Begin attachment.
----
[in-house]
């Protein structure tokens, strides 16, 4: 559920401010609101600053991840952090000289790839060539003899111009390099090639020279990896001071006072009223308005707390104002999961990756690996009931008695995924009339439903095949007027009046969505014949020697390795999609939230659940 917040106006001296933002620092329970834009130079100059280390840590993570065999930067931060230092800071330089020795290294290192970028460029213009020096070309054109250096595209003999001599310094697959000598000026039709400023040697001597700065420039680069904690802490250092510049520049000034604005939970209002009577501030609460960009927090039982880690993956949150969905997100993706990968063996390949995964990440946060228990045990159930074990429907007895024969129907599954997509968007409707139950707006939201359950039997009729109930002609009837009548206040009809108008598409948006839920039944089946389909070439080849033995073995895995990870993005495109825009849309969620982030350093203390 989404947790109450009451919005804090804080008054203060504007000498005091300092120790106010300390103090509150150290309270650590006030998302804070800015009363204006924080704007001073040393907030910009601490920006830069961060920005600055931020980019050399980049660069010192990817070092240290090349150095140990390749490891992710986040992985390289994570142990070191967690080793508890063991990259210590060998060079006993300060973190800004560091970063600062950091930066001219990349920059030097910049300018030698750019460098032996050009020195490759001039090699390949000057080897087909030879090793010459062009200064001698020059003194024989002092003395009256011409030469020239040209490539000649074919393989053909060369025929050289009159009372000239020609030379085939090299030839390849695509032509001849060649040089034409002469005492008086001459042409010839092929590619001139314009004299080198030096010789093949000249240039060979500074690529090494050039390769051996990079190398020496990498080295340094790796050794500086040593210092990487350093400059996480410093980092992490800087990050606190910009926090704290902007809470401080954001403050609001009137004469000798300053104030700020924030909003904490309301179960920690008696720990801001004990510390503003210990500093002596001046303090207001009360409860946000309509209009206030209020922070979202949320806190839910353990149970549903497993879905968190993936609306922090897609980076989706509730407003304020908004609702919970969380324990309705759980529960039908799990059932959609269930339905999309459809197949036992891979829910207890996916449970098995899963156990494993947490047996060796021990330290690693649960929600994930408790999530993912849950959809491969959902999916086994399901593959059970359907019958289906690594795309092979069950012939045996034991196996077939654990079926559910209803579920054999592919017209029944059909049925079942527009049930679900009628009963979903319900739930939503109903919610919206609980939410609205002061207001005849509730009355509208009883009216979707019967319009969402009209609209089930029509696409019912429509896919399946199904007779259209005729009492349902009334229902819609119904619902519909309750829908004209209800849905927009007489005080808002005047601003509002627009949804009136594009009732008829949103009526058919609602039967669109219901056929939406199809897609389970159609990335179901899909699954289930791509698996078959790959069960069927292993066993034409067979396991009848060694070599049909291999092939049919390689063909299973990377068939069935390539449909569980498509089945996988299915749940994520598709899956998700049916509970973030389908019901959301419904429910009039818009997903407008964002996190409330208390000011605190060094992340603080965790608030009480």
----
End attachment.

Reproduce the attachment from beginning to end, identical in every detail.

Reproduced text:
[in-house]
């Protein structure tokens, strides 16, 4: 559920401010609101600053991840952090000289790839060539003899111009390099090639020279990896001071006072009223308005707390104002999961990756690996009931008695995924009339439903095949007027009046969505014949020697390795999609939230659940 917040106006001296933002620092329970834009130079100059280390840590993570065999930067931060230092800071330089020795290294290192970028460029213009020096070309054109250096595209003999001599310094697959000598000026039709400023040697001597700065420039680069904690802490250092510049520049000034604005939970209002009577501030609460960009927090039982880690993956949150969905997100993706990968063996390949995964990440946060228990045990159930074990429907007895024969129907599954997509968007409707139950707006939201359950039997009729109930002609009837009548206040009809108008598409948006839920039944089946389909070439080849033995073995895995990870993005495109825009849309969620982030350093203390 989404947790109450009451919005804090804080008054203060504007000498005091300092120790106010300390103090509150150290309270650590006030998302804070800015009363204006924080704007001073040393907030910009601490920006830069961060920005600055931020980019050399980049660069010192990817070092240290090349150095140990390749490891992710986040992985390289994570142990070191967690080793508890063991990259210590060998060079006993300060973190800004560091970063600062950091930066001219990349920059030097910049300018030698750019460098032996050009020195490759001039090699390949000057080897087909030879090793010459062009200064001698020059003194024989002092003395009256011409030469020239040209490539000649074919393989053909060369025929050289009159009372000239020609030379085939090299030839390849695509032509001849060649040089034409002469005492008086001459042409010839092929590619001139314009004299080198030096010789093949000249240039060979500074690529090494050039390769051996990079190398020496990498080295340094790796050794500086040593210092990487350093400059996480410093980092992490800087990050606190910009926090704290902007809470401080954001403050609001009137004469000798300053104030700020924030909003904490309301179960920690008696720990801001004990510390503003210990500093002596001046303090207001009360409860946000309509209009206030209020922070979202949320806190839910353990149970549903497993879905968190993936609306922090897609980076989706509730407003304020908004609702919970969380324990309705759980529960039908799990059932959609269930339905999309459809197949036992891979829910207890996916449970098995899963156990494993947490047996060796021990330290690693649960929600994930408790999530993912849950959809491969959902999916086994399901593959059970359907019958289906690594795309092979069950012939045996034991196996077939654990079926559910209803579920054999592919017209029944059909049925079942527009049930679900009628009963979903319900739930939503109903919610919206609980939410609205002061207001005849509730009355509208009883009216979707019967319009969402009209609209089930029509696409019912429509896919399946199904007779259209005729009492349902009334229902819609119904619902519909309750829908004209209800849905927009007489005080808002005047601003509002627009949804009136594009009732008829949103009526058919609602039967669109219901056929939406199809897609389970159609990335179901899909699954289930791509698996078959790959069960069927292993066993034409067979396991009848060694070599049909291999092939049919390689063909299973990377068939069935390539449909569980498509089945996988299915749940994520598709899956998700049916509970973030389908019901959301419904429910009039818009997903407008964002996190409330208390000011605190060094992340603080965790608030009480």